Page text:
cover image 3D Printers for Woodworkers: A Short Introduction

3D Printers for Woodworkers: A Short Introduction

Henry Doolittle. Linden, $17.95 trade paper (128p) ISBN 978-1-93350-203-8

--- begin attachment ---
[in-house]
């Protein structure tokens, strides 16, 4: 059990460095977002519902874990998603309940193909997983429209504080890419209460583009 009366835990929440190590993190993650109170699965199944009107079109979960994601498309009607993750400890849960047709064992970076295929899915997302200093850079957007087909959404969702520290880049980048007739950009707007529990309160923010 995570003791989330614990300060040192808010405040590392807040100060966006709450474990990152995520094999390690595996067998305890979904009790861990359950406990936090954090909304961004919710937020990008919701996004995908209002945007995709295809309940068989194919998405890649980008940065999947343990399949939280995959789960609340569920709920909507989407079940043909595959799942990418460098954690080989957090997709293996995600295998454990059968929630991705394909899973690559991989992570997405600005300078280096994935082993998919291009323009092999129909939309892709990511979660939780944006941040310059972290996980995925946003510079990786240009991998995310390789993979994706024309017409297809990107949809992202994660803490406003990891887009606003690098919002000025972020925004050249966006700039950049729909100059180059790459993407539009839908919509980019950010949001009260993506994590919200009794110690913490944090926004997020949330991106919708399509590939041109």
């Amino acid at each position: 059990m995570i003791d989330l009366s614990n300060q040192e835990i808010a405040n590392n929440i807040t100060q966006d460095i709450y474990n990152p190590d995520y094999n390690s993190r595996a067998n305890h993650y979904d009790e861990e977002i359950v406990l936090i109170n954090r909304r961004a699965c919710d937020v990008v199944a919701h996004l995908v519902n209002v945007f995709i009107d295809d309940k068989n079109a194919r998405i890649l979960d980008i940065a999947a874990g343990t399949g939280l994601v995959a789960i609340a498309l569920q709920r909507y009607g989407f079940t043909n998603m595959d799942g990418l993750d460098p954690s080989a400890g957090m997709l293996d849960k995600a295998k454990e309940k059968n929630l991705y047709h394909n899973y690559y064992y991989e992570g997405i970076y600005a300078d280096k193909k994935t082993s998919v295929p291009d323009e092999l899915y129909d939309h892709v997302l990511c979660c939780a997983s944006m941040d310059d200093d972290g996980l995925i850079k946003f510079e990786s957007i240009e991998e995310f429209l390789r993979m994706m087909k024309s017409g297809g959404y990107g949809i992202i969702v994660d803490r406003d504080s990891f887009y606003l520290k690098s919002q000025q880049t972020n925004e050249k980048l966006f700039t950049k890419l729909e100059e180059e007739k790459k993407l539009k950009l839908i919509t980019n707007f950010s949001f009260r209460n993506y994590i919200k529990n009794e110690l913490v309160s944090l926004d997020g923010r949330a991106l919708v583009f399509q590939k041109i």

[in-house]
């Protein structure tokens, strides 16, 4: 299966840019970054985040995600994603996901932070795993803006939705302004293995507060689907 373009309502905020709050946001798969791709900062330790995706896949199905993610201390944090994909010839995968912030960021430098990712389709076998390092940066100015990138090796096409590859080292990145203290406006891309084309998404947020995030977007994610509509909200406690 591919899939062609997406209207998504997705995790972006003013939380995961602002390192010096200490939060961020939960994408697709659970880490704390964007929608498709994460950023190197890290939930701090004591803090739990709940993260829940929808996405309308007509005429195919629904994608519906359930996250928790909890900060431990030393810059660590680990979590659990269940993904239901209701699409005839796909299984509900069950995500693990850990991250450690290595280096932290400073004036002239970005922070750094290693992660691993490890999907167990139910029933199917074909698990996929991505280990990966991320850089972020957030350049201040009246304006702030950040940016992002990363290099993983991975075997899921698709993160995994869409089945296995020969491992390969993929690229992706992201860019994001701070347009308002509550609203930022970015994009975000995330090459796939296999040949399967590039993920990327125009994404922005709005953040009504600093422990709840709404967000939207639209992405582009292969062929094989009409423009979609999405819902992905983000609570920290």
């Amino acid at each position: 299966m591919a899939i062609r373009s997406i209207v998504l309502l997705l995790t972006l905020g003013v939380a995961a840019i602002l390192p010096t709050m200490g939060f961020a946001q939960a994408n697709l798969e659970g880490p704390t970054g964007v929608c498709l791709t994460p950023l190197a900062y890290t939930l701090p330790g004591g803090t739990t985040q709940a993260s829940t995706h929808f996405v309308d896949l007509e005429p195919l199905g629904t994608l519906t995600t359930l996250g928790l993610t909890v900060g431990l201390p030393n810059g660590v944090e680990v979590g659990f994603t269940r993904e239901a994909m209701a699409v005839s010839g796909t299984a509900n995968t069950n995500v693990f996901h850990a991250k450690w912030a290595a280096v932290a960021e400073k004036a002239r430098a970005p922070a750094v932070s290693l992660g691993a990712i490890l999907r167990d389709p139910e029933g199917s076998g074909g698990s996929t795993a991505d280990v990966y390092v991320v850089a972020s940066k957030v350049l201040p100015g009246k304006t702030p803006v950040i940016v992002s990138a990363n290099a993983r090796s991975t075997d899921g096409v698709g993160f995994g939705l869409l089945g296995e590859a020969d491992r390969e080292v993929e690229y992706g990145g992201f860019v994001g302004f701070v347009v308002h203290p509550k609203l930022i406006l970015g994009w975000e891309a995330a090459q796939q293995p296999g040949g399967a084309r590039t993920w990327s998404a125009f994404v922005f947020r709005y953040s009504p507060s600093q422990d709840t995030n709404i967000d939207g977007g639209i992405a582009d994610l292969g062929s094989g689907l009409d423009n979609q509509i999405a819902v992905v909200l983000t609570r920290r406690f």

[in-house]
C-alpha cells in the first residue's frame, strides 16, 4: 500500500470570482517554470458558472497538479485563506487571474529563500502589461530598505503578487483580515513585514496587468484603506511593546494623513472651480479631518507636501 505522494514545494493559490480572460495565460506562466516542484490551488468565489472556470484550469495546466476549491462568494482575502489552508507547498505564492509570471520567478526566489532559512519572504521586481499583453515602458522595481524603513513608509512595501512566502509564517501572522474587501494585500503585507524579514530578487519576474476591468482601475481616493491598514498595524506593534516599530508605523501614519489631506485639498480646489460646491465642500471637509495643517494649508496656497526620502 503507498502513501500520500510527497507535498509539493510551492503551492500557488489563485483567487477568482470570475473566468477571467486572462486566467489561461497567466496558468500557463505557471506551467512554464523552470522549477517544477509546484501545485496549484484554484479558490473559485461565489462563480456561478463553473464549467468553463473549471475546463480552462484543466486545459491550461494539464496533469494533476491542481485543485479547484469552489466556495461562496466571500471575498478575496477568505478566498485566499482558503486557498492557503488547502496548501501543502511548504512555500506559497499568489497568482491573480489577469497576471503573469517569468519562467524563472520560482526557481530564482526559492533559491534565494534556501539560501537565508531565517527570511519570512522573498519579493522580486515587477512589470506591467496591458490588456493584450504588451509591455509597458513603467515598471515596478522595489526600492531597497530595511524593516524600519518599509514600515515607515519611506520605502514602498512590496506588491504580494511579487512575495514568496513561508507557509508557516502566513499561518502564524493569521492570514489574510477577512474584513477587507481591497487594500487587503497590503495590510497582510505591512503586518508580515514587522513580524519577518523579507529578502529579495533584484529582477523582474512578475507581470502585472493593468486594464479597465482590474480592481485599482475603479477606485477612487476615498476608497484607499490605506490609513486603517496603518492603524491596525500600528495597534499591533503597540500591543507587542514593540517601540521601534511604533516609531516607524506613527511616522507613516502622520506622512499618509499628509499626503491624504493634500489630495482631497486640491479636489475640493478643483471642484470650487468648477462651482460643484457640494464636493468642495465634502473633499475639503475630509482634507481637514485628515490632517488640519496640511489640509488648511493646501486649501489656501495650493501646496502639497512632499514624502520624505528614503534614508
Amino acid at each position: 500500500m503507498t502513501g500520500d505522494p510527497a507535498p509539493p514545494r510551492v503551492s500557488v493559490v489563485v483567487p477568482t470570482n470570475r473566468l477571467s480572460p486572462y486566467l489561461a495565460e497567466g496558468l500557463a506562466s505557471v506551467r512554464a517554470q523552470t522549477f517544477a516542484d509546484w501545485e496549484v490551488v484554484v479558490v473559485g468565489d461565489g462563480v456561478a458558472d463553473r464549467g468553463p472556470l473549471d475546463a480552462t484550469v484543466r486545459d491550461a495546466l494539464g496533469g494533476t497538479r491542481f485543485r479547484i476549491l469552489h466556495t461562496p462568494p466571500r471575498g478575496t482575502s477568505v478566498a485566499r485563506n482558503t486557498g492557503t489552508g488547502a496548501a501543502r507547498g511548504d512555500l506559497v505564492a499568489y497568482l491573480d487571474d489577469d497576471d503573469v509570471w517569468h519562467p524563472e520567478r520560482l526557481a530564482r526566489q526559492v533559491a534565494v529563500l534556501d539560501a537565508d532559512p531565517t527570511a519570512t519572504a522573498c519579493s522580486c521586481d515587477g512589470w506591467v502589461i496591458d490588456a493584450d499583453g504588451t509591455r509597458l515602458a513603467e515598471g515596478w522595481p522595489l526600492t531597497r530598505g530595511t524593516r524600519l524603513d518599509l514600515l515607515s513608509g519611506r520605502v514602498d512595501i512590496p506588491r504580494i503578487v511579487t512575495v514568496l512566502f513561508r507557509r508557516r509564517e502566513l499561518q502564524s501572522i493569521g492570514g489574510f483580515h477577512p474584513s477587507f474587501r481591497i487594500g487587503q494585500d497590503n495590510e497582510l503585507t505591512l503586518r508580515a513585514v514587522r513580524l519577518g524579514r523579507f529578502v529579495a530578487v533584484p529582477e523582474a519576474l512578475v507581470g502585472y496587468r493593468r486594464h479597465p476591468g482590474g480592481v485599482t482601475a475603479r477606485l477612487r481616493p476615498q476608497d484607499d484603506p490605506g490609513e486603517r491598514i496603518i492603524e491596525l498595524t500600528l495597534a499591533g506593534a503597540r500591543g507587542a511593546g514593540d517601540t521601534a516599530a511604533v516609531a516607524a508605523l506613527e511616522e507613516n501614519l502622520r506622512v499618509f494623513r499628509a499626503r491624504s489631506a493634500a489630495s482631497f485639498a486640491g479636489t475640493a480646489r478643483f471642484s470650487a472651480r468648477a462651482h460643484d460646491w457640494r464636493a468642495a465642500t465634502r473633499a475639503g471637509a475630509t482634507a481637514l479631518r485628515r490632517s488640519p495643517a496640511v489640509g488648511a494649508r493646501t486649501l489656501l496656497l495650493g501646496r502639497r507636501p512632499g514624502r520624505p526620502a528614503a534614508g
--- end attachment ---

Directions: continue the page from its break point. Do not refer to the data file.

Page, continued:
Doolittle, a former mechanical engineer, persuasively makes the case that traditional woodshops would benefit greatly from the addition of 3D printers to manufacture tools and parts. As he observes, the technology facilitates thrift in every setting: “The average household could save between $300 and $2,000 a year by printing items that they would normally purchase.” The first chapter, discussing the history of 3D printers, relates how they were first anticipated in science fiction (including The Jetsons) before becoming science fact, with a printer customized for zero-gravity environments now being used to replace parts aboard the International Space Station. Next up, Doolittle covers the basic kinds of 3D printing and the types of equipment woodworkers will most want to print, such as calipers, dowels, and speed squares. He also provides some troubleshooting tips for dealing with commonly encountered problems, and diagrams to illustrate important concepts (such as that the printers work by “adding material as needed” to create something new, rather than removing “the material that isn’t needed”). Doolittle’s guide will be a boon for the casual hobbyist and serious craftsperson alike. (Oct.)